Volume 14, Issue 5 (5-2016)                   IJRM 2016, 14(5): 293-302 | Back to browse issues page

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Dagur G, Warren K, Singh N, Khan S A. Detecting diseases of neglected seminal vesicles using imaging modalities: A review of current literature. IJRM. 2016; 14 (5) :293-302
URL: http://ijrm.ssu.ac.ir/article-1-753-en.html
1- Department of Physiology and Biophysics, SUNY at Stony Brook, New York, USA
2- Department of Physiology and Biophysics, SUNY at Stony Brook, New York, USA , skysalik@gmail.com
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Seminal vesicles (SVs) are part of male genitourinary system. Male genital organs include the penis, testes, excretory genital ducts, vas deferens, SVs, prostate, and bulbourethral glands. SV is considered accessory gland which plays a major role in male fertility. Male genital organs work collectively to produce and excrete semen, composed of mature spermatozoa (1). SV pathophysiology and imaging modalities have not been well described in major textbooks. SVs diseases are extremely rare and are infrequently reported in literature, however the importance of SV diseases is emphasized in this article. Here we address the current literature of SV pathologies, symptoms, diagnosis, and treatment options.
The purpose of this study is to bring awareness of critical importance of SV diseases to the clinicians attention.
Clinical examination of seminal vesicles
Two parts of clinical examination include symptoms (Table I) and physical diagnosis.

Table I. Clinical symptoms secondary to seminal vesicles diseases (Irritative and obstructive lower urinary tract symptoms)

Physical examination of seminal vesicles
Digital rectal examination (DRE) can potentially help obtain clinical index of suspicion when diseases of SVs are present. However DRE is not the best means to suspect SVs disease. SVs are infrequently palpable when the bladder is distended. Palpation is also dependent on the length of index finger as they are located retrovesical and above the prostate gland. DRE is a good indicator of enlarged SV cysts (14).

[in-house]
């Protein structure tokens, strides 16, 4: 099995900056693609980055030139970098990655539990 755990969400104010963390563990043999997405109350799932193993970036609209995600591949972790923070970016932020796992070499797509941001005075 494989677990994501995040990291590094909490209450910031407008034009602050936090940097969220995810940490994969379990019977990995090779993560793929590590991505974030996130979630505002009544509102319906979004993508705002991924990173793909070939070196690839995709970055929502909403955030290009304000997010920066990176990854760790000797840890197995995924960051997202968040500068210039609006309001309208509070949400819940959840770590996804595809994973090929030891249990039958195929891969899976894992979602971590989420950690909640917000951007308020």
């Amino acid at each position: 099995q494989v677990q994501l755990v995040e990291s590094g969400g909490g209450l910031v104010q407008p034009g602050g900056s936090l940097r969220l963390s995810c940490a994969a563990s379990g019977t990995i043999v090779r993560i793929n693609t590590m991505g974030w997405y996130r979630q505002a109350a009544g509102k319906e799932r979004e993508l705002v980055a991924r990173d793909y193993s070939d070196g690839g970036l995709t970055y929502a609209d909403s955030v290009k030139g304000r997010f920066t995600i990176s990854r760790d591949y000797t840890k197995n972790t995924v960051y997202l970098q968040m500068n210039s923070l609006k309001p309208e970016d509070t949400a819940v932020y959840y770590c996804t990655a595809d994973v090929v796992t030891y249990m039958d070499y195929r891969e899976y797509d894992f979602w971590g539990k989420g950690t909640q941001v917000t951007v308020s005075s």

Imaging modalities
Transrectal ultrasound
Transrectal ultrasound (TRUS) should be the first-line modality for genitourinary tract imaging because it is minimally an invasive imaging modality, inexpensive, high availability, decreased need for sedation, dynamic evaluation capabilities, extension of physical diagnosis and no radiation is involved. Normal transverse imaging of SVs shows elongated mass found superior to the prostate. Oblique imaging, shows SVs joining with the terminal portion of vas deferens, forming the ejaculatory duct (15). TRUS is an extension of DRE when clinical symptoms are suggestive of seminal vesicle diseases.
Computed tomography
Computed tomography (CT) produces a three-dimensional image of internal body structure, constructed using by a series of plane cross-sectional images. Contrast-enhanced CT, shows SVs as fluid-filled structures, with a thin septa. This modality remains the most helpful in recognizing many SV abnormalities (15).
Magnetic resonance imaging
Magnetic resonance imaging (MRI) is another helpful form of modality to recognize SV abnormalities. Using low signal intensity T1-weighted and high signal intensity T2-weighted images shows normal SVs as elongated fluid-filled structure with thin septa (15).
Positron emission tomography
Positron emission tomography (PET) may localize tumors of the SVs (16).
Diagnostic instrumentation
Two current diagnostic instrumentations used for SVs include, transurethral seminal vesiculoscopy and cystoscopy (17, 18).
During the 5th wk of gestation, the ureteric bud develops from the mesonephric duct. During the 7th wk of gestation, the testes develop and differentiate the male genital system. SVs, initially starts as a bulbous swelling of distal mesonephric duct during the 12th wk gestation. SVs are retro-vesicle to the uro-genital sinus (19).
SVs are bilateral glands. They are 5-7 cm long. SVs are rounded at the superior position and tapered inferiorly. SVs are found dorsal to the bladder, and inferior and lateral to the vas deferens. Bilateral arrangement of the SVs, results in a “V” shape. Ureters are located superior and in between SVs. SVs are located superior to prostate gland. SVs lie at the inferior-most aspect of recto-vesical space in pelvic cavity. SV ducts marge with ampulla of vas deferens and form the ejaculatory duct which opens into the prostatic urethra (1).
SVs contains many highly granular cells, which produce a yellowish, alkaline fluid. This fluid contains fructose, proteins, and vitamin C. Testosterone level plays a significant role on these cells. They dictate the size and activity levels of the cells. The fructose of fluid provides energy for the spermatozoa motility, . This fluid accounts for 50% of ejaculate total volume. Rest the seminal fluid volume comes from the prostate gland, ampulla of vas deferens and lesser amounts from the bulbourethral glands, Cowper’s glands (20).
Diseases of the Seminal Vesicles
Seminal vesicle agenesis